By Harsimran Julka
It was an office in Delhi’s dusty Okhla industrial area with walls painted in graffiti and a few employees dozing off in the nap room. It was in 2015 that I visited the Zo Rooms office. I was called by their spokesperson after a story I filed based upon court documents where Oyo had sued Zostel for theft of its copyright software.
There was considerable angst amongst the Zo Rooms founders against Oyo Rooms. And the worst did happen post the court case in the weeks that followed. Apparently, as a result of the court’s stay order, a term-sheet was withdrawn by one of the key investors, company was in talks with.
Apparently, an investor had asked that VC to backoff from the deal, and the VC did. Relationships and co-investments count a lot in the VC world since it’s an ecosystem of mutual existence.
I sensed something was amiss between the founders of the two companies. When I met Oyo’s co-founder and CEO Ritesh Agarwal, he also housed a similar grudge against the Zo management, of copyright theft of Oyo’s software.
Zo Rooms which was started in 2014 by a bunch of ex-IIMC and ex-DCE alumni was rapidly emerging as a threat to Oyo’s dominance in the Budget hotel rooms market of India.
The six cofounders apparently lived together in a Delhi home, having left their comfy corporate jobs. Till 2015, Zo Rooms had raised close to USD 46 million from investors Orios Venture Partners and Tiger Global Management.
But Oyo was emerging as a different giant altogether. A few months after the court order in 2015, Oyo got its biggest investor Softbank. By end of 2015, Oyo had raised close to USD 127 million. Zo Rooms was still struggling to close another round.
Oyo started hiring people from ivy league colleges and strengthening its team. The college dropout Agarwal, now 25, was clearly being underestimated by the experienced IIM-DCE alumni.
On the other hand, Tiger Global’s bullishness on India investments had started waning.
Then came the final salvo from Softbank in an early 2016 filing which said that Oyo was in final talks to complete acquisition of Zo.
Clearly, it was premature on part of Softbank to publish or announce a deal which was not even closed, despite knowing the ground realities of issues between the management of two companies.
On repeated occasions over the next two years, Aggarwal whenever I met him, would speak on everything but remain non-committal on the Zo deal.
Clearly, the interest of the Oyo Board had started declining in Zo Rooms which had huge liabilities at the time.
Oyo issued a statement this week finally clarifying its position.
“OYO ultimately saw little value in Zostel’s business and there was a significant loss of trust owing to issues mentioned in our previous statement. In any event, while they claim that they have always been willing to do the deal but they shut down the app and website giving neither us nor their customers or owners any prior notice thereby making it impossible for Zostel to ever effect any customer migration leave alone a smooth business transfer which was key to the deal discussion,” Oyo said in a statement.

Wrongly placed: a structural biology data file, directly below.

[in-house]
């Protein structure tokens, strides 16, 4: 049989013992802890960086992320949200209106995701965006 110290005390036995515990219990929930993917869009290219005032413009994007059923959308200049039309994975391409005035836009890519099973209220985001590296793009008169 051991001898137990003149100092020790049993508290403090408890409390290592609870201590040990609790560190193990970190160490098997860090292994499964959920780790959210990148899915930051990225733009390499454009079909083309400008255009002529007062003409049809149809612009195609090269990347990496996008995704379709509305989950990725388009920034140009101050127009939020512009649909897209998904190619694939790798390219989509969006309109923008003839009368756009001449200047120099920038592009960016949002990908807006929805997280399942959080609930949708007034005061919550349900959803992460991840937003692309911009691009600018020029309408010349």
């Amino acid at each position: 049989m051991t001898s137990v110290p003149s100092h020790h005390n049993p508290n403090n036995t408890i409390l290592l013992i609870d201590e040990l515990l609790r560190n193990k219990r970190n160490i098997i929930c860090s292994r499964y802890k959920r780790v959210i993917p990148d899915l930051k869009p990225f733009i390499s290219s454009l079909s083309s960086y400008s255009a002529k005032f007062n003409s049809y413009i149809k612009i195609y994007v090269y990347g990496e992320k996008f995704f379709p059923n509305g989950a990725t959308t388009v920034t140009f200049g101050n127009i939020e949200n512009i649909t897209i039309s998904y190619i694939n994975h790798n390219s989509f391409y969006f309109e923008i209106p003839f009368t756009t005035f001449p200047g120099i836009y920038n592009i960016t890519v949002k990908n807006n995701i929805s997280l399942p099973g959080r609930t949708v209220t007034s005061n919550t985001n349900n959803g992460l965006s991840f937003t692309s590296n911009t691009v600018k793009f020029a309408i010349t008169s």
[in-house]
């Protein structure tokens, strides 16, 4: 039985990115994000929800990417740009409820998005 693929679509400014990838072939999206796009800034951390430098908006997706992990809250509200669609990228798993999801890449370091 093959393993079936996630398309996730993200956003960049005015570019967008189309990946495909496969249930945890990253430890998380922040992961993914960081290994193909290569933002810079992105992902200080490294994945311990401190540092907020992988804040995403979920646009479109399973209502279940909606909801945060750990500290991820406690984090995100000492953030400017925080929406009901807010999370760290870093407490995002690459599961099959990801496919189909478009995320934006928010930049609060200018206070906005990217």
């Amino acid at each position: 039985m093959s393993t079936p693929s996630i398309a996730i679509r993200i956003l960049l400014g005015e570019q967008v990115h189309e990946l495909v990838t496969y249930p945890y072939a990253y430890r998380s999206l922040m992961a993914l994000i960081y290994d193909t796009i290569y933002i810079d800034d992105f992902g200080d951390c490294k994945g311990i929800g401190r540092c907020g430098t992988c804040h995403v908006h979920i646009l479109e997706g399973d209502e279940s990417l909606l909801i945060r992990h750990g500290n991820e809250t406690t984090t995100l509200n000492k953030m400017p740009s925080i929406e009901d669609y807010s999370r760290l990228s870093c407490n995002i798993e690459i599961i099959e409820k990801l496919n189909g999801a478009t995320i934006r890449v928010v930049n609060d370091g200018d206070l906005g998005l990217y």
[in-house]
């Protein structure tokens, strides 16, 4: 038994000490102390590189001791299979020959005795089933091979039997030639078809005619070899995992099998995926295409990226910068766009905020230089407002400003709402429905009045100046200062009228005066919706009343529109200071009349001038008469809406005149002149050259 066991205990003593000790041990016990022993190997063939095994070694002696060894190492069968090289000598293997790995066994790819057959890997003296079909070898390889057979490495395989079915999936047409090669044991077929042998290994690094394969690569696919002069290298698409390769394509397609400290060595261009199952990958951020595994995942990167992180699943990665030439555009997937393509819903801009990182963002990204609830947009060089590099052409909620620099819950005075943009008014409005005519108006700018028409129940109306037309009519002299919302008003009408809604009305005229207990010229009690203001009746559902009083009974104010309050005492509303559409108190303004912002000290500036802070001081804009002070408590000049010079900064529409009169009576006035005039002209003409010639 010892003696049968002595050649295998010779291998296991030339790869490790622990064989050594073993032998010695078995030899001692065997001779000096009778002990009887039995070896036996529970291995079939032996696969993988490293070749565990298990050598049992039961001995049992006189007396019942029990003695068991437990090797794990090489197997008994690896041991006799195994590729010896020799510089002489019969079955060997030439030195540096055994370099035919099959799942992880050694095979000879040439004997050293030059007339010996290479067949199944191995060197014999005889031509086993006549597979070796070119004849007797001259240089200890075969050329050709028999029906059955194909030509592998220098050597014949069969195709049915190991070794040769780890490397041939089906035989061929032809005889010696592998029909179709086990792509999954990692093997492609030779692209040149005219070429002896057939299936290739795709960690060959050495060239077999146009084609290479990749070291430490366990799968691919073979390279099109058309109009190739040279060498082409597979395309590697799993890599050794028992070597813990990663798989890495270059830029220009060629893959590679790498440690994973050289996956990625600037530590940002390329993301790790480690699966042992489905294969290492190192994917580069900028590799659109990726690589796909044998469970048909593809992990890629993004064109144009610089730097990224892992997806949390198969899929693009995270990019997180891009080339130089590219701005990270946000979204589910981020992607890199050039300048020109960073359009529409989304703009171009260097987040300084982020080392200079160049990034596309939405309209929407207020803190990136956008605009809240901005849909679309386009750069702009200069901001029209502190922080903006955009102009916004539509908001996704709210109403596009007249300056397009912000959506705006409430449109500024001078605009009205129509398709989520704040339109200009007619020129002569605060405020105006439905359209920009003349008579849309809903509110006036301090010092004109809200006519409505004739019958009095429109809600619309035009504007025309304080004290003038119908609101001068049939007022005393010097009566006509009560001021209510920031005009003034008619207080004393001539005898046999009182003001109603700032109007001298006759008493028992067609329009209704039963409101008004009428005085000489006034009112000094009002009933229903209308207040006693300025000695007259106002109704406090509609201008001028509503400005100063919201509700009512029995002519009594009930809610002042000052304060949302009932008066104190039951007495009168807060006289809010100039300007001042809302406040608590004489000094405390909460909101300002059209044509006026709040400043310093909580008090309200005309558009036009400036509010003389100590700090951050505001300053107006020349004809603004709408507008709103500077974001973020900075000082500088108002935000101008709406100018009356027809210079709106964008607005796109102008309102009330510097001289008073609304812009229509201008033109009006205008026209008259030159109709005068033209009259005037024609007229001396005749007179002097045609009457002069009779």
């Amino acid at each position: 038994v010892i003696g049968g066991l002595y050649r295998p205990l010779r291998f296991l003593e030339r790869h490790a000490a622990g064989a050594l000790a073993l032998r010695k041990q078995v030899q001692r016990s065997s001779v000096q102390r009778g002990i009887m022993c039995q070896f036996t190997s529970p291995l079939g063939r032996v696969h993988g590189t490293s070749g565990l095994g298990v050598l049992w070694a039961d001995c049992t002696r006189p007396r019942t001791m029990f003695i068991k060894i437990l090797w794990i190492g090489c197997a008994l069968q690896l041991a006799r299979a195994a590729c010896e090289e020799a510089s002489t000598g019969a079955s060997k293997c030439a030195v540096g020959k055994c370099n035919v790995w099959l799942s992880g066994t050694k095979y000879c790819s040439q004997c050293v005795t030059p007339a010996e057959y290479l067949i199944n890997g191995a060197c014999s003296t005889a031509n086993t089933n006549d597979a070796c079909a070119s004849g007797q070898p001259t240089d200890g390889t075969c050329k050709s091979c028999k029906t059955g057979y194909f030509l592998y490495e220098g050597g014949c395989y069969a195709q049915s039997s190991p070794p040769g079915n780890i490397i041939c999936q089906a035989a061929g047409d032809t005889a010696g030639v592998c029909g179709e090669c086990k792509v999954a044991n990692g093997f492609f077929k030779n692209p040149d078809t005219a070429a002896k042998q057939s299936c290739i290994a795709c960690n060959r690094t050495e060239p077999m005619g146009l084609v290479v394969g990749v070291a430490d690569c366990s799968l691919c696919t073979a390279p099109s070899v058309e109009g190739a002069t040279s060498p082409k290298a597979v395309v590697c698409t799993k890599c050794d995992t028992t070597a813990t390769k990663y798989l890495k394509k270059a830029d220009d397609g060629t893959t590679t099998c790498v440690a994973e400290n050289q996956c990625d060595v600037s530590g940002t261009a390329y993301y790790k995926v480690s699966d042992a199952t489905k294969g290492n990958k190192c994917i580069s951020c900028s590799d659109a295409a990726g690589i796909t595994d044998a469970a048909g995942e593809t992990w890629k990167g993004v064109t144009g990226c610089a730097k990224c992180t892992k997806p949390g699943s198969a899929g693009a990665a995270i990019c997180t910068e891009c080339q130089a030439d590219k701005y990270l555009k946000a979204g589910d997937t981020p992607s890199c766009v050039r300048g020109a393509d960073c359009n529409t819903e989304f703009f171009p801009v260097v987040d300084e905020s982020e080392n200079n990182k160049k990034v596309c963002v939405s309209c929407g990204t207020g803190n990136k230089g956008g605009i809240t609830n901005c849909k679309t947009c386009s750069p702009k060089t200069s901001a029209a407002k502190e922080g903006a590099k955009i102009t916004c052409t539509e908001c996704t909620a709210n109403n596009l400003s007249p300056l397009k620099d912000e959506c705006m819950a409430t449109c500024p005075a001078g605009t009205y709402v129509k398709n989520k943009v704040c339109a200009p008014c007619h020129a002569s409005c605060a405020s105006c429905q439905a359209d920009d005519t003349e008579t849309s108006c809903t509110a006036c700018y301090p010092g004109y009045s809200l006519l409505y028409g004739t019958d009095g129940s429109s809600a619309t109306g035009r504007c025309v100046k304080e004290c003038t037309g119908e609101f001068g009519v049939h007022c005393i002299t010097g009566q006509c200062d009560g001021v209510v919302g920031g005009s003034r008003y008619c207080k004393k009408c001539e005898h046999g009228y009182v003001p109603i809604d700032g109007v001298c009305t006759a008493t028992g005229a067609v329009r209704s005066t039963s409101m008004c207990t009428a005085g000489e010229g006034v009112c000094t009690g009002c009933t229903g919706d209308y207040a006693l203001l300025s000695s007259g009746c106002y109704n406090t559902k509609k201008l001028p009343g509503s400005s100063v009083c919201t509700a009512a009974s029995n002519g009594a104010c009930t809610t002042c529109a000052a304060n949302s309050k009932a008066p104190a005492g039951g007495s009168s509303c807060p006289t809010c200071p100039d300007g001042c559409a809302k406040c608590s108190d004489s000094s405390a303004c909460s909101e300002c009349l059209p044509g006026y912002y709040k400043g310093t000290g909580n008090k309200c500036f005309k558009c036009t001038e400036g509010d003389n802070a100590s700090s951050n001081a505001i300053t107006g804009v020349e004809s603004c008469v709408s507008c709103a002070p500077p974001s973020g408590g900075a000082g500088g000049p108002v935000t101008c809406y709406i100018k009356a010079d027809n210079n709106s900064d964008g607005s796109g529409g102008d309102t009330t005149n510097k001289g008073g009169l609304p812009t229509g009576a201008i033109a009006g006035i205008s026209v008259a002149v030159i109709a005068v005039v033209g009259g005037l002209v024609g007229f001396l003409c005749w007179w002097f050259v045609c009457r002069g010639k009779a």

Zostel founders were however seemed keen on the deal and even took a legal route to enforce it, even when the groom was not interested in the bride. Seeing the deal fall off the cliff, Zo Rooms issued this statement last October.
“OYO is resiling from the contractual terms after acquiring the entire ZO Rooms business by March 2016. This is not an act in good faith and Zo takes a very serious view of the matter and will take all steps to protect its interests and enforce its rights,” a Zo Rooms spokesperson said in a statement.
On the other hand, the other party was clearly not in any mood to tie the knot and part with an alimony, which was estimated to be about 6%-8% in Oyo’s shares. Started in 2013, Oyo has so far raised over USD 448 million with its last round in 2017 of USD 250 million from Softbank.
Lessons for VCs from the fallout: What many institutional investors fail to understand is that it’s not always money that counts in a successful merger.
Forced marriages at gunpoint don’t work in the startup ecosystem, even though an investor may have the requisite arm twisting stakeholding to make that happen.
Oyo-Zostel and Snapdeal-Flipkart – two failed mergers are a case in point.
While in Snapdeal-Flipkart’s case, too many relatives spoiled the marriage party, even as Flipkart was unwilling to tie a simple knot. The knot had many clauses attached to it which all of the shareholders of Snapdeal were unwilling to accept. The marriage was called off, and there was no love lost, as there was no love (synergy) to start with – between both parties.
In Oyo-Zo Rooms case, Tiger Global could have let its portfolio company co-exist with follow on rounds. There is clearly room available for a formidable competition to Oyo Rooms, with others such as Treebo and FabHotels, not even distantly close to its inventory size.
An option to let Zo Rooms exist as a single entity, than force it into a marriage which would result in an immediate divorce, clearly has had its consequences.
It’s high time that Tiger Global should understand that in India or elsewhere there are some things (like trust and synergy) that money can’t buy. For everything else there is Masayoshi Son….
(This article was first published on Moneycontrol).